Behan, who was sentenced to 12 years' probation, also attended the Brisson seminary in the early 1970s. Because he left Pennsylvania after the assault, it stopped the clock on the statute of limitations until he returned.
The lawsuits involving allegations of abuse at the Philadelphia schools were filed in Delaware under the premise that the oblates knew of past allegations against Killion and McDevitt.
Legislation similar to Delaware's to suspend Pennsylvania's civil statute of limitations on sex abuse cases is under consideration in Harrisburg. But supporters of the bill say it continues to languish in the House Judiciary Committee amid what they say is heavy lobbying by the Pennsylvania Catholic Conference, a lobbying group for the Catholic Church.
''The church has lobbied very hard to make sure that this does not come out,'' said Rep. Louise Bishop, D-Philadelphia, a sponsor of the bill. She added that the church has come a long way in addressing the issue by providing counseling for victims and not opposing earlier bills that extended the statute of limitations for both criminal and civil sex abuse cases.
Rep. Thomas Caltigirone, D-Berks, the committee chairman, declined to comment. Calls to Caltigirone were returned by Bill Andring, counsel to the House Judiciary committee.
''This is clearly an effort aimed directly at the Catholic Church. I don't think there is any question about that,'' Andring said. ''What you don't see is any broad-based effort to do this across the board.''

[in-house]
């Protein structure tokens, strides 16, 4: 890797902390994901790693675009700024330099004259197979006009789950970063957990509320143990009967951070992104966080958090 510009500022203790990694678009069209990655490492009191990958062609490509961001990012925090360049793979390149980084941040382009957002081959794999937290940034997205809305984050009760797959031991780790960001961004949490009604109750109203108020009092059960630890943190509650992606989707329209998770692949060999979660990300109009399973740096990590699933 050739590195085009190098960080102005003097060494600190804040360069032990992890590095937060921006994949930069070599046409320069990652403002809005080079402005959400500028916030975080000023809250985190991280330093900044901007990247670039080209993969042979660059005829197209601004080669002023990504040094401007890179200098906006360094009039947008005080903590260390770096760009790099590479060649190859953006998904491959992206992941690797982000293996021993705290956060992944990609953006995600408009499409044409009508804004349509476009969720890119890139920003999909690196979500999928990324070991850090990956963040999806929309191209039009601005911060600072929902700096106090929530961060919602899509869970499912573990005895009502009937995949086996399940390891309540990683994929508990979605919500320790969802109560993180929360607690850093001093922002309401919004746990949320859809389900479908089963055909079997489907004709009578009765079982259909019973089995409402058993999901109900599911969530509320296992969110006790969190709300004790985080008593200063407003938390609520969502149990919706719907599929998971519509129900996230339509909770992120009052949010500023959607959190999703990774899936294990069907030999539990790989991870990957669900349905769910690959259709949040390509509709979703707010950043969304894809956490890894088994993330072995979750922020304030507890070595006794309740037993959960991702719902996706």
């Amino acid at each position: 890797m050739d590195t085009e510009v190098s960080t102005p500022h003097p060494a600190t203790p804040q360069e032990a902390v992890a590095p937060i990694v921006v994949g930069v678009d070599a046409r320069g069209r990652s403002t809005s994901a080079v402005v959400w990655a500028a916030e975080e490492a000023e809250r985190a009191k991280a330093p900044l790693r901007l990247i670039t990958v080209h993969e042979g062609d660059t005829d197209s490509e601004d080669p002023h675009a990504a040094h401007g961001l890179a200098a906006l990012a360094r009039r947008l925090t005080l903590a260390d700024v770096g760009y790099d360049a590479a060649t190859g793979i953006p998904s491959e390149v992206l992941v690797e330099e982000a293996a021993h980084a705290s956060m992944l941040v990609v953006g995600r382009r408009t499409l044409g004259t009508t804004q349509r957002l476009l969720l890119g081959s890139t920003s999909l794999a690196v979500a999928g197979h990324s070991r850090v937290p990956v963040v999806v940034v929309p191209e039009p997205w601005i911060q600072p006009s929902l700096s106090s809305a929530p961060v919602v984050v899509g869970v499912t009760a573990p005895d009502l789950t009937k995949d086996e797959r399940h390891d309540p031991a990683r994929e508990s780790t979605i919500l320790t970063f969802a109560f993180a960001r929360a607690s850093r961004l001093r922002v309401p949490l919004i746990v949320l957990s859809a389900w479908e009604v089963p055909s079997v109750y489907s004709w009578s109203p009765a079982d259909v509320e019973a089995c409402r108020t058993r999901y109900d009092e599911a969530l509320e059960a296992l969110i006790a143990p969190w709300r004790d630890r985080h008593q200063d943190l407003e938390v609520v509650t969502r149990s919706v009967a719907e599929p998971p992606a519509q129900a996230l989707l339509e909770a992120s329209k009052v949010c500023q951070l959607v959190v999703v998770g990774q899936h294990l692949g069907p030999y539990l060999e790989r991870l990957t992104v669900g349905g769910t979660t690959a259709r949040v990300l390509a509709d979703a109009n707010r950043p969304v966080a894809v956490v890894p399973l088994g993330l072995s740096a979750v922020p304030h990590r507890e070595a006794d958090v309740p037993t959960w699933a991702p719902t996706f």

Andring said he knows of no plans to move the bill forward in the judiciary committee.
Sen. Lisa Boscola, D-Northampton, who sponsored the bill in the Senate, said church lobbyists haven't approached her. She called the statute of limitations a ''loophole that protects pedophiles.''
''But when I talk to other legislators, they tell me the church doesn't want this bill to go anywhere,'' she said.
The Pennsylvania Catholic Conference opposes the bill because it eliminates the statute of limitations completely. ''As time passes, evidence becomes increasingly less available so it becomes more difficult to mount a fair defense,'' Amy Hill, the conference's spokeswoman said in an e-mail Wednesday.
Former state Rep. Lisa Bennington of Allegheny County, the original bill sponsor, said fighting Caltigirone, the church and the lobbyists eventually drove her from Harrisburg.
''I can actually blame the Catholic Church for why I'm not running for office again,'' said Bennington, a Democrat, who served just one term in the Legislature. ''The church has told legislators that if they back this bill, it will come out against them because they have tried to bankrupt the church. That's what I was up against.''